Alas, no one was bothering to put the new stock on the hooks:

Walmart is Actually Selling eBooks in Stores, But Still Doesn't Give a Crap About Selling eBooks Kobo Retail

I don’t know what is more amazing, that Walmart is actually selling ebooks in its stores or that it still doesn’t give a damn. This is a viable business model, and Walmart is still doing its best to make sure that the idea dies in the cradle.

It’s almost enough to make you think it’s intentional, isn’t it?

You just finished reading Walmart is Actually Selling eBooks in Stores, But Still Doesn’t Give a Crap About Selling eBooks which was published on The Digital Reader.

Morning Coffee – 26 October 2018

Morning Coffee - 26 October 2018 Morning Coffee

Here are a few stories to read this Friday morning.

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Morning Coffee – 24 october 2018

Morning Coffee - 24 october 2018 Morning Coffee

Here are a few stories to read this Wednesday morning.

  • Italy may be the linchpin that defeats the EU’s absurd new copyright laws.
  • The first step in getting someone to buy your book is to get their attention. The Book Designer lays out a few ways to do that. 
  • An Australian gov’t agency is now saying I have said repeatedly, that there is no value to using blockchain in anything

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B&N Hires Pricy Consultants to “Advise” on “Selling the Company”

B&N Hires Pricy Consultants to "Advise" on "Selling the Company" Barnes & Noble

Barnes & Noble continued its scheme to convince everyone that it had serious buyers today. This morning they announced they had hired expensive consultants.

Barnes & Noble today announced that its previously-announced Special Committee of the Board of Directors assigned to evaluate strategic alternatives for the Company has selected Evercore as its financial advisor and Baker Botts L.L.P. as its legal advisor.

The formation of a Special Committee was announced on October 3, after the Company disclosed expressions of interests from multiple parties, including its Chairman Leonard Riggio.

All expressions of interest or inquiries are being directed to Anthony Magro and John Kimm of Evercore.

I do not know what game B&N is playing at here, but I seriously doubt that they have real offers to sell the company. If they did then they would have accepted one by now.

I also can’t imagine who would want to buy this failing retailer. Remember, there was an offer to buy B&N back when Parneros was CEO. That deal fell through after the buyer got a look at Barnes & Noble’s books. (Parneros alleges this failed deal is why he got fired).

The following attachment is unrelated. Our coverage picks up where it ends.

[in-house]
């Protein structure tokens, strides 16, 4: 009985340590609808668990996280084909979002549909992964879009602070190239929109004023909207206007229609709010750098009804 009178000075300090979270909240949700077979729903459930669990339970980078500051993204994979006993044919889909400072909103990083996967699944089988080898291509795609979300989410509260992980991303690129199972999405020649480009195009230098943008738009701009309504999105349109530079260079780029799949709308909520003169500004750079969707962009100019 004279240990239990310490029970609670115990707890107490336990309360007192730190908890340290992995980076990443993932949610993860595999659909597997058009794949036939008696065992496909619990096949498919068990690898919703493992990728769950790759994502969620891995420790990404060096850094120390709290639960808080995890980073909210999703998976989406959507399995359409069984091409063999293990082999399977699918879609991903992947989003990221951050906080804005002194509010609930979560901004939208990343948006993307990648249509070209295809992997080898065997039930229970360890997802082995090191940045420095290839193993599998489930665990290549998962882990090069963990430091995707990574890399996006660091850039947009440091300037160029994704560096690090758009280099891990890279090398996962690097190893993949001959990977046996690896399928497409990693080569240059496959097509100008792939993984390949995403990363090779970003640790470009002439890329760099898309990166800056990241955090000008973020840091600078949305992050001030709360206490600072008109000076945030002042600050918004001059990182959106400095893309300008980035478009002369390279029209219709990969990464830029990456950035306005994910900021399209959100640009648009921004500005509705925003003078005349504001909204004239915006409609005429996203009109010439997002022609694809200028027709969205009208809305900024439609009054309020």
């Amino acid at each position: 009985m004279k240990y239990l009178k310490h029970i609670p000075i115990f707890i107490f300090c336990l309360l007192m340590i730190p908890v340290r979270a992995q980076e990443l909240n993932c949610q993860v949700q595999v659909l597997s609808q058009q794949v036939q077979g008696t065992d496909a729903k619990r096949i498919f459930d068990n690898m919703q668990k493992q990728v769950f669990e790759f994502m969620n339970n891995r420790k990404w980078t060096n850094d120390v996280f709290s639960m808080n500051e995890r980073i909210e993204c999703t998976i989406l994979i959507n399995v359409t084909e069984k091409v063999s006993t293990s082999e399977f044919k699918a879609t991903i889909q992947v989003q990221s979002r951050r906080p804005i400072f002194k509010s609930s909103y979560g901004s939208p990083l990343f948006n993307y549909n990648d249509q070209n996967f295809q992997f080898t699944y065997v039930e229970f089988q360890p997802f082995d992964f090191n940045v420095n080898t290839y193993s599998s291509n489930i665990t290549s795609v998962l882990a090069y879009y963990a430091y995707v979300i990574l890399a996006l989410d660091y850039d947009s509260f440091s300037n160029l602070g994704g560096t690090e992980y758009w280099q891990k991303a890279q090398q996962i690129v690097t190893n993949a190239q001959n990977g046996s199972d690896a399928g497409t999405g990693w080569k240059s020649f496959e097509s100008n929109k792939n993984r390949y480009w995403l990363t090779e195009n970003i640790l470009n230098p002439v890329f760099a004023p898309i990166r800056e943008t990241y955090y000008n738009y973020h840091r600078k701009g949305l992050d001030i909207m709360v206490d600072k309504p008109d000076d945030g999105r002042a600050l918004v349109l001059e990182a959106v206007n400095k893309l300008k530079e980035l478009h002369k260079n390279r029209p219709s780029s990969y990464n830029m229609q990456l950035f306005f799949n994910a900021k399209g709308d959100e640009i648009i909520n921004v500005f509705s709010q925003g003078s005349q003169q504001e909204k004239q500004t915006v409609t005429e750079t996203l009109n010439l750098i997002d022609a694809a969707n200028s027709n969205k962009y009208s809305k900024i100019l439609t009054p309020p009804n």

Just about the only potential buyer at this point would be vulture funds who want to sell B&N off for parts, and I don’t see the B&N board taking that deal.

image by frankieleon via Flickr

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How Long Until Amazon Realizes That Not All Kindles Have E-ink Screens?

How Long Until Amazon Realizes That Not All Kindles Have E-ink Screens? e-Reading Hardware

When Amazon launched their first Android tablet in 2011, they called it the Kindle Fire. That may have been a mistake, because while Amazon stopped calling its Android tablets the “Kindle Fire” in 2014, the public has not.

A recent conversation has reminded me that even though Amazon and the tech blogosphere refers to these products as Fire tablets, the public does not. The common name for Amazon’s tablets is “Kindle” not “Fire”.

Let me give you a few examples:

  • When the Fredericksburg Book Festival announced they were giving away door prizes, the email said “Kindle” when the prizes were in fact Fire HD 8 tablets.
  • When the Indies Unlimited blog published a post about sideloading ebooks on the Kindle, their screenshots all showed references to Fire tablets.
  • When I brought my Kobo Forma to a lunch meeting, one of the attendees talked about reading email and browsing the web on their second-gen Kindle from 2012.
  • When I was emailing with the A Forever Home dog rescue about donating a a Kindle for a raffle, their phrasing made it clear that what they really expected was a Kindle running Android.

Every time I have talked to a member of the public about Amazon’s Android tablets, that person referred to the tablets as Kindles.

Every time.

It has happened so often that I don’t correct anyone, and I don’t even wince. Instead, I’ve taken the descriptivist’s opinion that language is defined by use, and if everyone uses a word a certain way then that is what it means.

Thus, Amazon has Kindles with LCD screens that run Android.

How long do you think it’s going to be until Amazon changes their branding to reflect common usage?

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Morning Coffee – 22 October 2018

Morning Coffee - 22 October 2018 Morning Coffee

Here are a few stories to read this Monday morning.